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Survey: More Americans willing to ride in self-driving cars

People are less fearful of automated cars
Survey: More Americans willing to ride in self-driving cars
Posted at 2:57 PM, Jan 29, 2018
and last updated 2018-01-29 15:57:34-05

Is the future of driving here? More and more people are easing to the idea of self-driving cars.

This concept may sound futuristic, but maybe it is closer than we realize.

According to an annual survey from AAA, there was a significant decrease in the amount of drivers who are fearful of automated cars. Last year 78% reported feeling afraid of fully self-driving cars, but this year the number decreased to 63%.

The survey also found that millennial and male drivers were more willing to trust automated vehicles. Only half reported feeling fearful.

Nick Jarmusz, Wisconsin Director of Public Affairs for AAA, said, "Americans are starting to feel more comfortable with the idea of self-driving vehicles. Compared to just a year ago, AAA found that 20 million more U.S. drivers would trust a self-driving vehicle to take them for a ride."

The execution of the idea is nearer and nearer. However this would require the automated carsto be driving on the road with regular cars, which people are hesitant about. The survey found that only 13% of drivers would feel safer sharing the road with these self-driving vehicles. 46% reported that they'd feel less safe.

AAA's survey also found that women are more likely to be afraid to ride in the automated vehicles than men. 73% of women are afraid compared to 52% of men. Women also would feel less safe sharing the road with self-driving cars. 55% of women reported feeling less safe sharing the road and 36% of men.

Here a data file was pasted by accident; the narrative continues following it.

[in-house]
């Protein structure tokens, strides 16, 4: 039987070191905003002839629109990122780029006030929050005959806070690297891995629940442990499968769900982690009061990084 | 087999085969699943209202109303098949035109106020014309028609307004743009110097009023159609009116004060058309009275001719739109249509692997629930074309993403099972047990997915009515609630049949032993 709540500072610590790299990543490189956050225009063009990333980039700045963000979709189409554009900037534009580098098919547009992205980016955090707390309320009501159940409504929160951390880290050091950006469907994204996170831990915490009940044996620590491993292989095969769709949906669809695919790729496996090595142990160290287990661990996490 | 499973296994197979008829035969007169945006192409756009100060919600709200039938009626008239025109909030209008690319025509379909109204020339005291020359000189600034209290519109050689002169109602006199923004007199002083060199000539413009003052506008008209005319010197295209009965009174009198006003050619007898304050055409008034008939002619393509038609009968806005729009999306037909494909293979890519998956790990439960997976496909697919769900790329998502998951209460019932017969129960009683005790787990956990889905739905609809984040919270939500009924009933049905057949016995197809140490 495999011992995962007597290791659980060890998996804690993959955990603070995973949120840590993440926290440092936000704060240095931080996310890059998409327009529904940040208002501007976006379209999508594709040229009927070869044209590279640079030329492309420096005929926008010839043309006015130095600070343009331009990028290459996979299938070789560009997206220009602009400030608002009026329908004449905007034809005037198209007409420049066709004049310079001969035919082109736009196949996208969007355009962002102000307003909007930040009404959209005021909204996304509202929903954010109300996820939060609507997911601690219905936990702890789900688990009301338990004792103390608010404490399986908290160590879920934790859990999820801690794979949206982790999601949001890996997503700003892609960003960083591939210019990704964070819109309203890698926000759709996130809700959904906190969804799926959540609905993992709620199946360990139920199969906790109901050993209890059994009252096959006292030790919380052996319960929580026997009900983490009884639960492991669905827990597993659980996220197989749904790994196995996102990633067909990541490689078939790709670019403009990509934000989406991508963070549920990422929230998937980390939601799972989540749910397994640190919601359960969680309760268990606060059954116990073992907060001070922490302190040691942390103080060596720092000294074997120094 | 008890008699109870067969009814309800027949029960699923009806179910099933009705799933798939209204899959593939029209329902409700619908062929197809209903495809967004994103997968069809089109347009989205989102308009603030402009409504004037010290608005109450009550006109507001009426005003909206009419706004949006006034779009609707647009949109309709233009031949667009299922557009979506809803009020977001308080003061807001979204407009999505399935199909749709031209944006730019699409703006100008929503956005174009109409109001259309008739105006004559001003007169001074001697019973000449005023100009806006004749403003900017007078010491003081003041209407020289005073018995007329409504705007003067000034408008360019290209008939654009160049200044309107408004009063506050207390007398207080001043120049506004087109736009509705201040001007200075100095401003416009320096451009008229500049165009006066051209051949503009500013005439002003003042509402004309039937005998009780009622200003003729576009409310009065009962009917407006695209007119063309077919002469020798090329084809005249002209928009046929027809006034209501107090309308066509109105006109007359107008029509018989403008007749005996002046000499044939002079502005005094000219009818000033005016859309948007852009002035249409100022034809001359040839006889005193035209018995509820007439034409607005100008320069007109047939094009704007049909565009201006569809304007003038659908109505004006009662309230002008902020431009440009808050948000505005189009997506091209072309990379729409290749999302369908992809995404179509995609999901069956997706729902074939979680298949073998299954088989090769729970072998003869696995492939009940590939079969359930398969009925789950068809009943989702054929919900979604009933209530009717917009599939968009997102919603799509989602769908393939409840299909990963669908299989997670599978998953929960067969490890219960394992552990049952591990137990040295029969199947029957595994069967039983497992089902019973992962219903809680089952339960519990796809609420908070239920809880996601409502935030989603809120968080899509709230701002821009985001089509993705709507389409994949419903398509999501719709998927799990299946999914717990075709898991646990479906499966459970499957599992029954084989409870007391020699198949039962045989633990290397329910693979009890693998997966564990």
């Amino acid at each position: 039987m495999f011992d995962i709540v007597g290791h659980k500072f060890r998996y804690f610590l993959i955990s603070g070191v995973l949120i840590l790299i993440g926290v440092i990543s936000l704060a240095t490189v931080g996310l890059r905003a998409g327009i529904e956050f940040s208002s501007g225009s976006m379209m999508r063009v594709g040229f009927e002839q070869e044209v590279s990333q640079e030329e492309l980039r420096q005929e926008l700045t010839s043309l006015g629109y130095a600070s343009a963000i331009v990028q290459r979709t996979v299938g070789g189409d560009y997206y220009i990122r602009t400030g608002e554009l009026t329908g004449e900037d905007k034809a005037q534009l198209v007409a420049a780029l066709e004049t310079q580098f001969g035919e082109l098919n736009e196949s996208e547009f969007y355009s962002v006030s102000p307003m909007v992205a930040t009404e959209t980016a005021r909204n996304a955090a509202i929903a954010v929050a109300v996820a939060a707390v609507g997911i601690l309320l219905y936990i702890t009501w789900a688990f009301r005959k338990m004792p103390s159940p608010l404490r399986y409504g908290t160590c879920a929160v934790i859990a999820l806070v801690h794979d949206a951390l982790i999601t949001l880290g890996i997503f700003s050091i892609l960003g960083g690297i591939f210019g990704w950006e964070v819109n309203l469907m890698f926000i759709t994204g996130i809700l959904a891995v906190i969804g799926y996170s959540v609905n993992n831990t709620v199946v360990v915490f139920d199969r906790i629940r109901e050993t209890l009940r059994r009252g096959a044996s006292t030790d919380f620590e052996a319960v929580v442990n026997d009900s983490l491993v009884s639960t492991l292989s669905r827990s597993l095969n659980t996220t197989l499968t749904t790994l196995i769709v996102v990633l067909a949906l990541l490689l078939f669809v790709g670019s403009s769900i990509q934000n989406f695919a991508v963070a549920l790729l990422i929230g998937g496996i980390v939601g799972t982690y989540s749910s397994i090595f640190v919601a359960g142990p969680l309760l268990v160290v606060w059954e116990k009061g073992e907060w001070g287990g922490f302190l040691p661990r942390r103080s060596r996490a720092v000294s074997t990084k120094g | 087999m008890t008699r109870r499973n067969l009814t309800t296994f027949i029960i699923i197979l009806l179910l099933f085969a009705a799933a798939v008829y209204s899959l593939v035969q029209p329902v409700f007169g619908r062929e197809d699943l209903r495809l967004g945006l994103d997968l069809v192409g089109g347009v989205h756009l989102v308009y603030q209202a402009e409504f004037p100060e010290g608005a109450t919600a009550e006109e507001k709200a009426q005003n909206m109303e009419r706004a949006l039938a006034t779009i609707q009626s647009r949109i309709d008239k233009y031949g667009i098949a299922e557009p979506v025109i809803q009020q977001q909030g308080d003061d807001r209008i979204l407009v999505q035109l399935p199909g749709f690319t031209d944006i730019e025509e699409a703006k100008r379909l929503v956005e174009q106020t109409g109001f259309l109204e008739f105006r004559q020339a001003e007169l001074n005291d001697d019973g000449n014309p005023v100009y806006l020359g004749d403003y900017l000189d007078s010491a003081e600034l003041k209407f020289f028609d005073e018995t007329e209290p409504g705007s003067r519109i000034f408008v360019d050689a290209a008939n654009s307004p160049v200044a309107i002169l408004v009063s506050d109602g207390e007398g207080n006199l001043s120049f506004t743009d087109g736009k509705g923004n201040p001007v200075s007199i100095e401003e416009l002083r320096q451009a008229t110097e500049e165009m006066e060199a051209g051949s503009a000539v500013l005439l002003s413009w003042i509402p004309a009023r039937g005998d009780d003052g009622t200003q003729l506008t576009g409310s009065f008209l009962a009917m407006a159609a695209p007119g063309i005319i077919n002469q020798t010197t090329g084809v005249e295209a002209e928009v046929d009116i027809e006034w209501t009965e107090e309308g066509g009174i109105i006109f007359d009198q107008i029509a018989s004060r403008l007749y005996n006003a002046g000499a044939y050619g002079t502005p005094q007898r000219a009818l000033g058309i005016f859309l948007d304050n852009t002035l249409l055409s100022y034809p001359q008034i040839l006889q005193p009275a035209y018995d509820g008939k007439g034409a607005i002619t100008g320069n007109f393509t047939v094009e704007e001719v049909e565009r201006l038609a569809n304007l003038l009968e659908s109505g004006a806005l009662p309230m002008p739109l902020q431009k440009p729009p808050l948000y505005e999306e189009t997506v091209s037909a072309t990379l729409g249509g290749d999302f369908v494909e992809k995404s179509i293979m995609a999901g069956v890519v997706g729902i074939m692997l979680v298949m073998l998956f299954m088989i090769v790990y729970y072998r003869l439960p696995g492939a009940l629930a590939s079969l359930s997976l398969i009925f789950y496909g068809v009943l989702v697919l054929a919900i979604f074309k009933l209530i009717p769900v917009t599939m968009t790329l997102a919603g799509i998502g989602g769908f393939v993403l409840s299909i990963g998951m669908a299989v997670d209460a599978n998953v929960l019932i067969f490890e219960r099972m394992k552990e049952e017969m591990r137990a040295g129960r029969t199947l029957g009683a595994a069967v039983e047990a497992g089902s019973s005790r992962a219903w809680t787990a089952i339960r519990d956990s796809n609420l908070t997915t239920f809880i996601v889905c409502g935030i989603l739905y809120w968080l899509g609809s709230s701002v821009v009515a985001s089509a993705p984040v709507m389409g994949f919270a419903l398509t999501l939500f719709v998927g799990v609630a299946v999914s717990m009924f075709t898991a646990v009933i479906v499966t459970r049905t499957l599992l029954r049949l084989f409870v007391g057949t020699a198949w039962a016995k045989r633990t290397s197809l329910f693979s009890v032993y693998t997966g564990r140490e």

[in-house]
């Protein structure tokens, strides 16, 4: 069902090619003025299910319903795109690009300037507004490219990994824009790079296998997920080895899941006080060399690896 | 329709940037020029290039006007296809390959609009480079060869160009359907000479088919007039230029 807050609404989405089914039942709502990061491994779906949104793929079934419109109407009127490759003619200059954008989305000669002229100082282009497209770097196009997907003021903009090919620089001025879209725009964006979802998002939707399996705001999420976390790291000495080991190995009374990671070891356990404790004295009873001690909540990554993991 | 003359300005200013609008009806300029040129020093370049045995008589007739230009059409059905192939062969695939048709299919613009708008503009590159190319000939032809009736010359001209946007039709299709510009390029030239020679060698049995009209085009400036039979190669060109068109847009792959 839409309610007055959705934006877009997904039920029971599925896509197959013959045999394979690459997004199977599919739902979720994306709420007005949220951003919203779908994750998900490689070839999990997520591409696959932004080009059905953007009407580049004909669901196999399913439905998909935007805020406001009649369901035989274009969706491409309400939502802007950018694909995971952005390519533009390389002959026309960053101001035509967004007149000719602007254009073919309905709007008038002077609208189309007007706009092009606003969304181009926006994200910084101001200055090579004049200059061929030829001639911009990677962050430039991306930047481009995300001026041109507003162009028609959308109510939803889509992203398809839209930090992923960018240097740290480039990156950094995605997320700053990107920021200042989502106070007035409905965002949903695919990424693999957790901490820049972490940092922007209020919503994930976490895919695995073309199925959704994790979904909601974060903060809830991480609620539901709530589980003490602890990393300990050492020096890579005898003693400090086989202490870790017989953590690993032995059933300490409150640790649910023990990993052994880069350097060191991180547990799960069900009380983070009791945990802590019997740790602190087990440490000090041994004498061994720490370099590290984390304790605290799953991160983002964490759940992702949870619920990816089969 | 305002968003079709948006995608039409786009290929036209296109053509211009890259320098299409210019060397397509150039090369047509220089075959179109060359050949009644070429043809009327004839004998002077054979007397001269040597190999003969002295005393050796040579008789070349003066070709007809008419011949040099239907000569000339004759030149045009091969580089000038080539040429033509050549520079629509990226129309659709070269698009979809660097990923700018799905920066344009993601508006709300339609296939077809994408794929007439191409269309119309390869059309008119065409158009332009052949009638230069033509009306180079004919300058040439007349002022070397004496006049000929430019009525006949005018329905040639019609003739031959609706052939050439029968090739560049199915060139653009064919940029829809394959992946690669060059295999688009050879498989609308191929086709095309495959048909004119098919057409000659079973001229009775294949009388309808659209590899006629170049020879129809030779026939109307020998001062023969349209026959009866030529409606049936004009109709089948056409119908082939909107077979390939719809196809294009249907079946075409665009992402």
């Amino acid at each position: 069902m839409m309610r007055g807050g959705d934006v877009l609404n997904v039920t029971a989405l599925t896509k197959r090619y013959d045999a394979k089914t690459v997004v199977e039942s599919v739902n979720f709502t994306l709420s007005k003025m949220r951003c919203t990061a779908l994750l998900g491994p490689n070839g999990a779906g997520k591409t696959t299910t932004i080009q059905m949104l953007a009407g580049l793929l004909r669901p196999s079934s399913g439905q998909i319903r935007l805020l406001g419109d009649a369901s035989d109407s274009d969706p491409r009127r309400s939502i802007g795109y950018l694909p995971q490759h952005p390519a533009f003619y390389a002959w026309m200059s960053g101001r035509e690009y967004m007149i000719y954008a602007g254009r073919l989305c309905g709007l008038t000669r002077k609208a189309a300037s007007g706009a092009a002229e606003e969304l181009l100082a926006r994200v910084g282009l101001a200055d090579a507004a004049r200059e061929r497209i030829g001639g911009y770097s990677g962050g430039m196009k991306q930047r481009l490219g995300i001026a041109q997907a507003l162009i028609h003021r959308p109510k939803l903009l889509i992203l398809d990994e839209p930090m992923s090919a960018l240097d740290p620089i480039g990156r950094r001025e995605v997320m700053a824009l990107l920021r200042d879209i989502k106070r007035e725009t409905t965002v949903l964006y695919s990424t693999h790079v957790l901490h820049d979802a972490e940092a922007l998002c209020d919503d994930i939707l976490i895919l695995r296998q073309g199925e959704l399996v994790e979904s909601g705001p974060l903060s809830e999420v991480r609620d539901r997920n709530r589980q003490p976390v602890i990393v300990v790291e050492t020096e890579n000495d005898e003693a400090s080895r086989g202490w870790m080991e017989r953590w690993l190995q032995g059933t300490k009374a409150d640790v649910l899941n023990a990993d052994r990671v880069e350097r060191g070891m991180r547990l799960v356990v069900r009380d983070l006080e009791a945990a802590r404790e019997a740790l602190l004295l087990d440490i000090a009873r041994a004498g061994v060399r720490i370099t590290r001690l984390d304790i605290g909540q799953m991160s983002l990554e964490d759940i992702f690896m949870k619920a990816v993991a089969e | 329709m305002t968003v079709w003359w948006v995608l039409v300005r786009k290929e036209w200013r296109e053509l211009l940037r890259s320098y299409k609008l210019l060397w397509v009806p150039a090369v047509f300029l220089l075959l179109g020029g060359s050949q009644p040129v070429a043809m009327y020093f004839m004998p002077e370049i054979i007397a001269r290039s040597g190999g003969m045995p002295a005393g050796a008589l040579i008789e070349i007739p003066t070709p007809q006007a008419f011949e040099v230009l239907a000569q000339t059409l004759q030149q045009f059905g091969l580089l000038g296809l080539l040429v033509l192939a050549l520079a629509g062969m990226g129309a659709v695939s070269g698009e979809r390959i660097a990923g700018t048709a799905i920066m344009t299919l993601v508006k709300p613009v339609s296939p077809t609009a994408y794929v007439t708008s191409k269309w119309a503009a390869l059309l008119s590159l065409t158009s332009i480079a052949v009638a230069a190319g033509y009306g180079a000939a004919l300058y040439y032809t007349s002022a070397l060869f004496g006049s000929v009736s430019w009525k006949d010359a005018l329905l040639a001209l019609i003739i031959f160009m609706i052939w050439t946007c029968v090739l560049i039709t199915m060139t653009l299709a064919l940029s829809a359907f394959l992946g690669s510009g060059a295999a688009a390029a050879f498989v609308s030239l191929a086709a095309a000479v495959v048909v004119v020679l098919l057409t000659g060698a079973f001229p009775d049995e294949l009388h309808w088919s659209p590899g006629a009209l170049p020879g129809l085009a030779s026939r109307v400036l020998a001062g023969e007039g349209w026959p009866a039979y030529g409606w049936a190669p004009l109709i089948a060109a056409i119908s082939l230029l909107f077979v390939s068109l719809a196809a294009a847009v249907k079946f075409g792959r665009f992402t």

Millennials are the most trusting age group of self-driving cars. 49% of millennials would be afraid to ride in these cars, which is down significantly from last years report of 73%. Baby boomers are still leery of self-driving cars, but even they saw improvement. Last year 85% of baby boomers were afraid, this year only 68% reported being afraid. Baby boomers (54%) and Generation X (47%) are more likely to feel less safe than millennials (34%) sharing the road with automated cars.

Perhaps people's confidence in their own driving skills has to do with the hesitation. Even though 90% of all crashes are a result of human error, 73% of U.S. drivers would qualify themselves as better-then-average. Perhaps people would be willing to give up the control of driving if they realized that self-driving cars might reduce crashes, at least in the instances of human error.

With more education on emerging vehicle technologies, consumers may grow more comfortable. AAA will continue to test automated vehicle technologies. They've tested automated breaks, self-parking technologies, lane keeping systems, and adaptive cruise controls.

The idea may still sound scary, but the future of driving is approaching!